Sunday, March 27, 2016
From a religious point of view, Easter is a more important Christian feast than Christmas, but it gets less attention because there’s less money to be made from Easter. So much for our supposedly Christian nation.
Like Christmas, Easter derives from pagan myth and ritual. The ancient religions surrounding the first Christians celebrated various saviors coming down from heaven and going back up to heaven.
A striking parallel to Easter is reported by church historian Henry Chadwick. He tells of the god Mithris, whose death was mourned on March 22 and resurrection celebrated on March 25.
The likeness of Good Friday and Easter to religious festivals of the pagans prompted them to accuse Christians of plagiarism. Besides the idea of dying and rising again in three days, Christians apparently borrowed ritual ideas.
My reporting this may give the impression that I have little respect for Holy Week and Easter. Wrong. I regard the Paschal mystery as a profound spiritual mystery, one centered on transformation, one that grows in meaning as I grow older.
But it doesn’t belong to Christians alone. Our tradition received appreciation of the link between dying and rising from both Judaism and paganism. Mythologist Joseph Campbell found thousands of transformation stories in myths of the world.
The word “paschal” is derived from the Hebrew word for the annual Passover celebration, when Jews commemorate their deliverance from Egypt. God brought death to Egyptian homes but passed over Hebrew homes on the night of their escape. They celebrate their break from bondage, the promise of a new home, and their birth as Yahweh’s people.
New Testament accounts say that Jesus was put to death on or around Passover, and so Christians and Jews celebrate the feast most important to them at the same time.
Pagan religious festivals honored several deities who died and rose in three days. The region where Christianity began teemed with death and resurrection stories prefiguring that of Christ.
Especially poignant is the story of Persephone, daughter of Demeter, who gifted humankind with fertile land and bountiful harvests. Persephone is playing in a field when she is abducted by Hades, god of the underworld and brother of Zeus, who is Persephone's father.
Heartbroken and mourning fiercely, Demeter learns what happened. She vows never again to let the earth be fruitful until her daughter is restored to her. Zeus relents, but Persephone has to spend part of the year above and part of the year below. When she arises every spring, the earth turns green again.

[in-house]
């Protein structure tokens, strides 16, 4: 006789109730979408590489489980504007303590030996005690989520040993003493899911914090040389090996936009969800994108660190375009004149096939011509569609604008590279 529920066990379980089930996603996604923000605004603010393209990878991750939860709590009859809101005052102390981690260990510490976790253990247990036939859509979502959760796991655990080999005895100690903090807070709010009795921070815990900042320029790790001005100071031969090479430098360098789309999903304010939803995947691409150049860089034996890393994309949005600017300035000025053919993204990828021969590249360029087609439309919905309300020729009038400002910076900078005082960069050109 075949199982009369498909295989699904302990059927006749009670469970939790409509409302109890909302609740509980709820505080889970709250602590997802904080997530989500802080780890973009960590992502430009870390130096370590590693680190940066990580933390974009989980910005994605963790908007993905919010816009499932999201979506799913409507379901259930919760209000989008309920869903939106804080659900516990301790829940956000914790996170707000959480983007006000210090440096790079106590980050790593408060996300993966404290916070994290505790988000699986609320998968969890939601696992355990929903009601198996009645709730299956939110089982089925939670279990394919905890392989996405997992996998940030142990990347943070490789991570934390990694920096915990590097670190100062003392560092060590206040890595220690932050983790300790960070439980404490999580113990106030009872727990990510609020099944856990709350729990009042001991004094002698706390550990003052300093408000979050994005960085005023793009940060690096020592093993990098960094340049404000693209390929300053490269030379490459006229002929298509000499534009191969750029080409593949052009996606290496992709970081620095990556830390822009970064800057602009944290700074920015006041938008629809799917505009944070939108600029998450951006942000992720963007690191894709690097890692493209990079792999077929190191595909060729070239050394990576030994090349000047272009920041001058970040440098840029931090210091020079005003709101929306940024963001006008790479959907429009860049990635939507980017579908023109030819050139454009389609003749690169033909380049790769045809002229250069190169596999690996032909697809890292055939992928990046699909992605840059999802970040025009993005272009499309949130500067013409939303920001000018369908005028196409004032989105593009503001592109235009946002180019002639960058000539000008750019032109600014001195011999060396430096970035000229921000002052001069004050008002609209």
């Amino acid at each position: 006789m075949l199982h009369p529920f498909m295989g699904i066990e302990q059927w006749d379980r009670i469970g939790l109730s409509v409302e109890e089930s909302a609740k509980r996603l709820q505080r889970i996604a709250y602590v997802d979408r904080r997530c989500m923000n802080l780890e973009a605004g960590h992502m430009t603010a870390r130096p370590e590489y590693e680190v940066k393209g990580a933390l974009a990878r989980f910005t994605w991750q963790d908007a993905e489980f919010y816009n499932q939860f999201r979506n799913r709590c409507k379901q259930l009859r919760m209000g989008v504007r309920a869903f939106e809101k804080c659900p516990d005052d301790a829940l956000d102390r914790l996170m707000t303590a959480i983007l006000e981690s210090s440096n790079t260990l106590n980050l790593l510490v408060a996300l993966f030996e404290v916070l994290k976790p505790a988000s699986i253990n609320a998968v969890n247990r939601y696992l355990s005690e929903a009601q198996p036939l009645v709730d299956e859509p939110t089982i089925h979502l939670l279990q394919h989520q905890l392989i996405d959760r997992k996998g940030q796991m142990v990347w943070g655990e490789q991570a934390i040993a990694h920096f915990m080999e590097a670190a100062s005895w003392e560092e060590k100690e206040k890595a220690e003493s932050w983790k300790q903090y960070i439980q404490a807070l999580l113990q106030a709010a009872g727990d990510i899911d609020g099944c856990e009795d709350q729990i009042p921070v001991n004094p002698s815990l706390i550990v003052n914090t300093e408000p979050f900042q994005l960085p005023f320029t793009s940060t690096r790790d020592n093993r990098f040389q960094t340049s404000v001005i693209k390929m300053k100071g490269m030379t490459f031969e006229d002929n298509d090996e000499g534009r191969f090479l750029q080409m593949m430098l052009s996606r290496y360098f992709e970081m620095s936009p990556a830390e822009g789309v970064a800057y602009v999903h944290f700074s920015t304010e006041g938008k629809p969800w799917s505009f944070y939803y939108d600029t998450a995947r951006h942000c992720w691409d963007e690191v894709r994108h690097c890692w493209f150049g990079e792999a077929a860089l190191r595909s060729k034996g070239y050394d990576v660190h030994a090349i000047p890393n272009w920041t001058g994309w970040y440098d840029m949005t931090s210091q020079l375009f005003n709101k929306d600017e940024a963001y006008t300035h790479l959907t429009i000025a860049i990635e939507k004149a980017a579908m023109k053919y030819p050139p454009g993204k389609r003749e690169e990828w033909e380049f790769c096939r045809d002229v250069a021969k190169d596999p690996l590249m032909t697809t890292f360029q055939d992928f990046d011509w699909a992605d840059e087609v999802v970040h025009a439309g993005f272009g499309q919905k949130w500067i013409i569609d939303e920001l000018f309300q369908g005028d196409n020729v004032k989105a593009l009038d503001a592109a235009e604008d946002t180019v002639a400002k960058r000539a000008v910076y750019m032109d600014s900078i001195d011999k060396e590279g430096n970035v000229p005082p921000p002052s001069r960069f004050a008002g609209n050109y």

This mother/daughter story balances against the father/son story of Christianity as both portray the central figure dying and rising—both symbols of transformation. And the Eleusinian Mysteries, which commemorated Persephone’s rise, were celebrated for almost two thousand years, about as long as Christianity is old.
These mysteries had much in common with Holy Week mysteries. Initiation, fasting, and extensive preparation preceded them. There were processions, music, purifying with water, ritual eating and drinking, fire and light symbolism—all the elements of masterful Holy Week liturgies.
At the climax of the Eleusinian Mysteries, participants had a beatific vision that released them from the fear of death. They were transformed. Christians are urged to be transformed into new people, to die to our old selves and rise to new selves. But transformation from death to life permeates all of existence.
New shoots in spring arise out of dead vegetation left by winter. The end of a job opens the door to a new path in life. Births and deaths come together in uncanny ways. More than one family has seen new grandchildren arriving upon the passing of a grandparent.
The Paschal mystery tells us that beginnings and endings are joined in a mysterious way. John 12:24 states, “Unless a grain of wheat fall to the earth and dies it remains just a grain of wheat. But if it dies it produces much fruit.”
Understanding this soothes the pain of change. Every end’s sadness opens to a fresh beginning. Easter and other religious myths and rituals symbolize this holiness in all creation.
Good Friday, March 21, 2008
Last evening a performance of Puccini’s opera Madame Butterfly reminded me of Good Friday's larger, deeper significance.
An American Navy officer marries a geisha girl in Nagasaki with the intention of soon leaving her. With steadfast faith she waits with their young son for his return. He returns with his American bride to take their son away from her.
She is Christ on the cross.
And Christ is Annemarie in Rwanda. Her son was born in the middle of the genocide. “My child was almost a skeleton because I didn’t have milk in my breasts. But that man, that rapist was with me. He kept raping me again and again. . . . we went through torture like no other person has gone through.” About her son, now 11, she says, “He is the only life I have. . . . If I didn’t have him, I don’t know what I would be.”
And Christ is the Shi’ite man in Baghdad kidnapped by Sunni militia, beheaded, and left on the street to terrorize others. And Christ is the Sunni victim of ethnic cleansing in Iraq.
And Christ is the people of Zimbabwe terrorized by their president Robert Mugabe. And the people of Uzbekistan terrorized by their president Islam Karimov.
And Christ is the families in New Orleans displaced by Hurricane Katrina and now sickened by formaldehyde fumes from their FEMA trailers.
Good Friday services that fail to remind people of the suffering Christ in the world today fail as Good Friday services.
Thursday, March 17, 2016
Her Faith Is Mine February 12, 2016
Although born and bred Catholic and from earliest childhood interested in spirituality, I began to question as a young child. Or did I perhaps question for that reason?